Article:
The Roman Empire included most of what would now be considered Western Europe. The empire was conquered by the Roman Army and a Roman way of life was established in these conquered countries. The main countries conquered were England/Wales (then known as Britannia), Spain (Hispania), France (Gaul or Gallia), Greece (Achaea), the Middle East (Judea) and the North African coastal region.
In Rome’s early years, the state lived in fear of its more powerful neighbour, Carthage. The Carthaginians were great traders in the Mediterranean Sea and as the Romans wanted to expand into this trading zone, a clash was inevitable. In 264 BC, the Romans and the Carthaginians had their first war. In a series of three wars, known as the Punic Wars, the Romans eventually defeated the Carthaginians. However, this took over 100 years to accomplish and the wars eventually ended in 146 BC. In the second Punic War, the Romans lost several important battles – the most famous being against the Carthaginian general Hannibal. However, by 146 BC, the Romans were strong enough to capture the city of Carthage in Northern Africa. Carthage was burned to the ground and all signs of the city were destroyed by the Romans as a sign that the power of the Carthaginians had disappeared forever.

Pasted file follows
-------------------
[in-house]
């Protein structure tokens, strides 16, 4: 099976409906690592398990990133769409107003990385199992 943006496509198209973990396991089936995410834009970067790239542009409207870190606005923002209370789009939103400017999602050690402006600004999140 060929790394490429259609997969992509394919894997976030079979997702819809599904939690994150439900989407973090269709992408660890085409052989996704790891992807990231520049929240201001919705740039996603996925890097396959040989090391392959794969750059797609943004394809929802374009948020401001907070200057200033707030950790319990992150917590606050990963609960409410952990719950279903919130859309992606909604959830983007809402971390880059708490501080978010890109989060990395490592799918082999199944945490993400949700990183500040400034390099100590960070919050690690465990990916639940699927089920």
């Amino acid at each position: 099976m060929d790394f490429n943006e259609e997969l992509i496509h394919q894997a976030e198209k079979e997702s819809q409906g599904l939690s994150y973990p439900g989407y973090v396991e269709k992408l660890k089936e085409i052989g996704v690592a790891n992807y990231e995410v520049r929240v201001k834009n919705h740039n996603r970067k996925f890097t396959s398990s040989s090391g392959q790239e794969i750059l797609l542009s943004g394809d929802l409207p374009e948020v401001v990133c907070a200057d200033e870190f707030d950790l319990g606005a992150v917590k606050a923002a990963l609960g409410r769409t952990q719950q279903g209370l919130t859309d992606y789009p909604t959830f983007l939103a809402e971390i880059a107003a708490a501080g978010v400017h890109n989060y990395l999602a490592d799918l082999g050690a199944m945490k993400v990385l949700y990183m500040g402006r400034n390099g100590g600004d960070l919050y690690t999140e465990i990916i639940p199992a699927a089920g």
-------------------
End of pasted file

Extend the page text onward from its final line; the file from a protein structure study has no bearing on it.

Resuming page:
With Carthage defeated, the Romans became the most powerful Mediterranean state. The victory over the Carthaginians gave the Romans all the opportunity they needed to expand their power in the Mediterranean. The more wealthy and powerful the Romans became, the more able they were to further expand their empire.
The Romans were not content with conquering land near to them. They realised that land further away might also have riches in them that would make Rome even more wealthy. Hence their drive to conquer Western Europe. At the height of its power, around AD 150, Rome controlled the greatest empire ever seen in Europe at that time. Many of the conquered nations benefited from Roman rule as the Roman way of life was imposed on those conquered societies. Roman public baths, roads, water supplies, housing etc. all appeared in Western Europe – though many fell into disuse after the Romans retreated back to Rome.
Ironically, the sheer size of the empire, which many marvelled at, was also a major reason for the collapse in the power of the Romans. The Romans had great difficulty in maintaining power in all of their empire and supplying their army was a major problem as their lines of communications were stretched to the limit. The power of the empire rested with the success of the Roman Army. When this success started to weaken, the empire could only start to collapse.